Putting a block on neuropathic pain before it starts

October 9, 2012

Using tiny spheres filled with an anesthetic derived from a shellfish toxin, researchers at Boston Children's Hospital and the Massachusetts Institute of Technology have developed a way to delay the rise of neuropathic pain, a chronic form of pain that arises from flawed signals transmitted by damaged nerves.

The method could potentially allow doctors to stop the cascade of events by which tissue or evolve into neuropathic pain, which affects 3.75 million children and adults in the United States alone.

The researchers, led by Daniel Kohane, MD, PhD, of Boston Children's Department of Anesthesia and Robert Langer, ScD, of MIT, reported the results of animal studies online the week of October 8 in the .

Neuropathic pain can be long lasting and debilitating. Caused by shingles, nerve trauma, cancer and other conditions, it arises because damaged nerves send unusual signals to the spinal cord and the brain. The constant signaling effectively reprograms the to react to any stimulus to the affected area, or even no stimulus at all, by triggering unpleasant sensations ranging from tingling and numbness to shooting, burning pain.

"Currently neuropathic pain is treated with systemic medications, but there has been significant interest in using powerful local anesthetics to block aberrant nerve discharges from the site of injury to prevent the onset of neuropathic pain," said Kohane. "Others have tried with varying degrees of success to do this in animal models using a variety of methods, but if applied clinically, those methods would require surgical intervention or could be toxic to tissues. We want to avoid both of those concerns."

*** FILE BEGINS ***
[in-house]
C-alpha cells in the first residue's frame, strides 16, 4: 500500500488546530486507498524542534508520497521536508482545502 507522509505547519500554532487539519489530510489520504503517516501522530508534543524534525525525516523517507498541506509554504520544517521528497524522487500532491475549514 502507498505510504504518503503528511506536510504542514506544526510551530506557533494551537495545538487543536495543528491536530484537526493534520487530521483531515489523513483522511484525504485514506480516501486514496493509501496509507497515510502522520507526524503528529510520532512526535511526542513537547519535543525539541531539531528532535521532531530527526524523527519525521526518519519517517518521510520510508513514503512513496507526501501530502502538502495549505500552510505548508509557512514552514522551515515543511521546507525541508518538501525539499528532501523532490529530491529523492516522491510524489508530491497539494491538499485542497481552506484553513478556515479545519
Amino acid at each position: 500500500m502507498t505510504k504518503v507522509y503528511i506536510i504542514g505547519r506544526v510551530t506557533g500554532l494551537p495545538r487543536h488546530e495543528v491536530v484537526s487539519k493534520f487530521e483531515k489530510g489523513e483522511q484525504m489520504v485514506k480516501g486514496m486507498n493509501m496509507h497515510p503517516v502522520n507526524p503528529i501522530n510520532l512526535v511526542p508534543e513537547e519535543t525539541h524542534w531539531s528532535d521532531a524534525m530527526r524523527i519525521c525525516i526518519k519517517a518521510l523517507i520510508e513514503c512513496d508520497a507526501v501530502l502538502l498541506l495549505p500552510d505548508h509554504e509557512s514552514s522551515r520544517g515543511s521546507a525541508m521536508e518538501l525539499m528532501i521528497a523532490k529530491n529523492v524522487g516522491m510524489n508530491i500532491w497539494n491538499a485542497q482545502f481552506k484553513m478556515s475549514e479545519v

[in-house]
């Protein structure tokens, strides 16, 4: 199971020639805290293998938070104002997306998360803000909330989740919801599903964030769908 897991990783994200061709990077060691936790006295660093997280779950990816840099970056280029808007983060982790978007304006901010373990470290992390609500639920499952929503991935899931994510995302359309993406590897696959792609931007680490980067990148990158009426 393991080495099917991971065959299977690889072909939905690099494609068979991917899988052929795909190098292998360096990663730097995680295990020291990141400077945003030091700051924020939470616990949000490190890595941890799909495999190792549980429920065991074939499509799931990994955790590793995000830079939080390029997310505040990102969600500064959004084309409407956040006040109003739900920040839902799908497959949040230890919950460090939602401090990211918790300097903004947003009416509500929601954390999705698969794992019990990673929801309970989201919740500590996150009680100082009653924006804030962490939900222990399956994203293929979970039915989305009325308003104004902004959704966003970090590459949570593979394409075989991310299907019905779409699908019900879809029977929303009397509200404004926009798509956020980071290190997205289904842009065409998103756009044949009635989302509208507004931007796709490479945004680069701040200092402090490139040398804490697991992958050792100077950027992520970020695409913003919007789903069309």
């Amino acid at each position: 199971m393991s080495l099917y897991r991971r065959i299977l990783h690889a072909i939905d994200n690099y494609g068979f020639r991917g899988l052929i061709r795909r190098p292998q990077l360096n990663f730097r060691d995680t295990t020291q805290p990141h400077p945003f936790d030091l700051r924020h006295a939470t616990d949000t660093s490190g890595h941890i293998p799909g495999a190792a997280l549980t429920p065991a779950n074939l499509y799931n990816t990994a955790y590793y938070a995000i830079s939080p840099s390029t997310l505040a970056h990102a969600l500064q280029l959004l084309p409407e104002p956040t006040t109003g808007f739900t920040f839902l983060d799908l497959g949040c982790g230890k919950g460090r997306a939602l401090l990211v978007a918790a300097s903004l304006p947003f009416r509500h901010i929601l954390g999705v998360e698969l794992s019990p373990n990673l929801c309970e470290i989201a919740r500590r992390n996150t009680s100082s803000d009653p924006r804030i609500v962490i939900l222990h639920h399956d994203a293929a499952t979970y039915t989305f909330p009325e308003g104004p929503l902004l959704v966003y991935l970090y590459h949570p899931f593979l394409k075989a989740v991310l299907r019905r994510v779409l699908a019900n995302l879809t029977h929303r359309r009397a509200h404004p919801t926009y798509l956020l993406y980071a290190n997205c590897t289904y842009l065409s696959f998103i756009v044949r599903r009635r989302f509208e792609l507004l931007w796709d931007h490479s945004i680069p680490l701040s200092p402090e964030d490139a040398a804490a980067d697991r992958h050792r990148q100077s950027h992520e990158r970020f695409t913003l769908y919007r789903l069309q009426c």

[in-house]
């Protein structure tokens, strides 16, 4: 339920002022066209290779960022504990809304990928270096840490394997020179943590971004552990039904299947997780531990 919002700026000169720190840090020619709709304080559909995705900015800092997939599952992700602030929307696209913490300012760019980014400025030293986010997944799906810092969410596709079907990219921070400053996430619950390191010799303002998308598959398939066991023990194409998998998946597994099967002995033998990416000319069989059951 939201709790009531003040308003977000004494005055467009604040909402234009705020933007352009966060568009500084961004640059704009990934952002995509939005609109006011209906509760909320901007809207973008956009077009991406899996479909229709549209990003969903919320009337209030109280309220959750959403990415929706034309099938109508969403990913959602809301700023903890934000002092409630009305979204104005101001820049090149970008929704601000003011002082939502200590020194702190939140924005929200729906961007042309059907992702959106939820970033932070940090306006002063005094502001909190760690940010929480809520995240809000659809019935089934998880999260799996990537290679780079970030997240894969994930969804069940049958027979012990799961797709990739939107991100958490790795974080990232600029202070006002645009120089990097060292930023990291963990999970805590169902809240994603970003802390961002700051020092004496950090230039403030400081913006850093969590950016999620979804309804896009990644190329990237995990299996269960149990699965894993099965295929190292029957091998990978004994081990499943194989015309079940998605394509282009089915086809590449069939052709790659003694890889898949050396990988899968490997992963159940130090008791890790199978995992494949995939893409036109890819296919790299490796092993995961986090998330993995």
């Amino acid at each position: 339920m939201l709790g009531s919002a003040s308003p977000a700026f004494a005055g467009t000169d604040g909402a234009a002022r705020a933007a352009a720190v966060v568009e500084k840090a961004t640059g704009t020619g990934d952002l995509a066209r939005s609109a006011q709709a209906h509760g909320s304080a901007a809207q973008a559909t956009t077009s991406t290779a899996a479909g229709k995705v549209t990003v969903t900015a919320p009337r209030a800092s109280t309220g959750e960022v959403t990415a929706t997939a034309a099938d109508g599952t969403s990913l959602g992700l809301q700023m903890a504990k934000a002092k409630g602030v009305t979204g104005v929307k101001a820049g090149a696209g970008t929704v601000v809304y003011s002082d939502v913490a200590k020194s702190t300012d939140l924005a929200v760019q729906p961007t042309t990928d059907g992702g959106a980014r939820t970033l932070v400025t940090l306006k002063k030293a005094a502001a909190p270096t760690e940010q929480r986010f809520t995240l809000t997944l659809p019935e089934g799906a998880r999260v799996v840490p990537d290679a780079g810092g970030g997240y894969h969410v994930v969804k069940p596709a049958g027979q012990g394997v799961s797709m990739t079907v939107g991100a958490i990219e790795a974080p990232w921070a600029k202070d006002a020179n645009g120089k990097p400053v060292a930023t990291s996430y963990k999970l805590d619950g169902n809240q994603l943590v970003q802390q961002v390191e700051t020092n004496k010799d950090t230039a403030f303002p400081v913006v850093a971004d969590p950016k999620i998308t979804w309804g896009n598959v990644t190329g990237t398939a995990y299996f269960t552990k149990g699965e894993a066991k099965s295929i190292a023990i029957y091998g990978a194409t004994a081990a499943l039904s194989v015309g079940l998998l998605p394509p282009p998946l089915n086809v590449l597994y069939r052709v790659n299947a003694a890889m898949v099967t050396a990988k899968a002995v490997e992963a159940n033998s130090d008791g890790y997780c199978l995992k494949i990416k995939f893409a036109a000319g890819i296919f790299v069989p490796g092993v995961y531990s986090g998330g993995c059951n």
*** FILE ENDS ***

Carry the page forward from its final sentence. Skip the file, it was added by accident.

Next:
The team's method combines saxitoxin, a powerful , and dexamethasone, which prolongs saxitoxin's effects. The two are packaged in liposomes—lipid spheres about 5.5 micrometers wide, or a bit smaller than a —for nontoxic delivery to the site of nerve or tissue damage.

To assess whether the anesthetic-loaded liposomes (called SDLs for saxitoxin liposomes) might work as a potential treatment for neuropathic pain, Kohane and Langer—along with Sahadev Shankarappa, MBBS, MPH, PhD (a fellow in the Kohane lab) and others—attempted to use them to block the development of signs of neuropathy in an of sciatic nerve injury. They found that a single injection of SDLs had a very mild effect, delaying the onset of neuropathic pain by about two days compared to no treatment. Three injections of SDLs at the site of injury over the course of 12 days, however, delayed the onset of pain by about a month.

The signal blockade mounted by the SDLs also appeared to prevent reprogramming of the central nervous system. The team noted that astrocytes in the spine, which help maintain the pain signaling in neuropathic patients, showed no signs of pain-related activation five and 60 days after injury in animals treated with SDLs.

"Ultimately we'd like to develop a way to reversibly block nerve signaling for a month with a single injection without causing additional nerve damage," Kohane explained. "For the moment, we're trying to refine our methods so that we can get individual injections to last longer and figure out how to generalize the method to other models of neuropathic .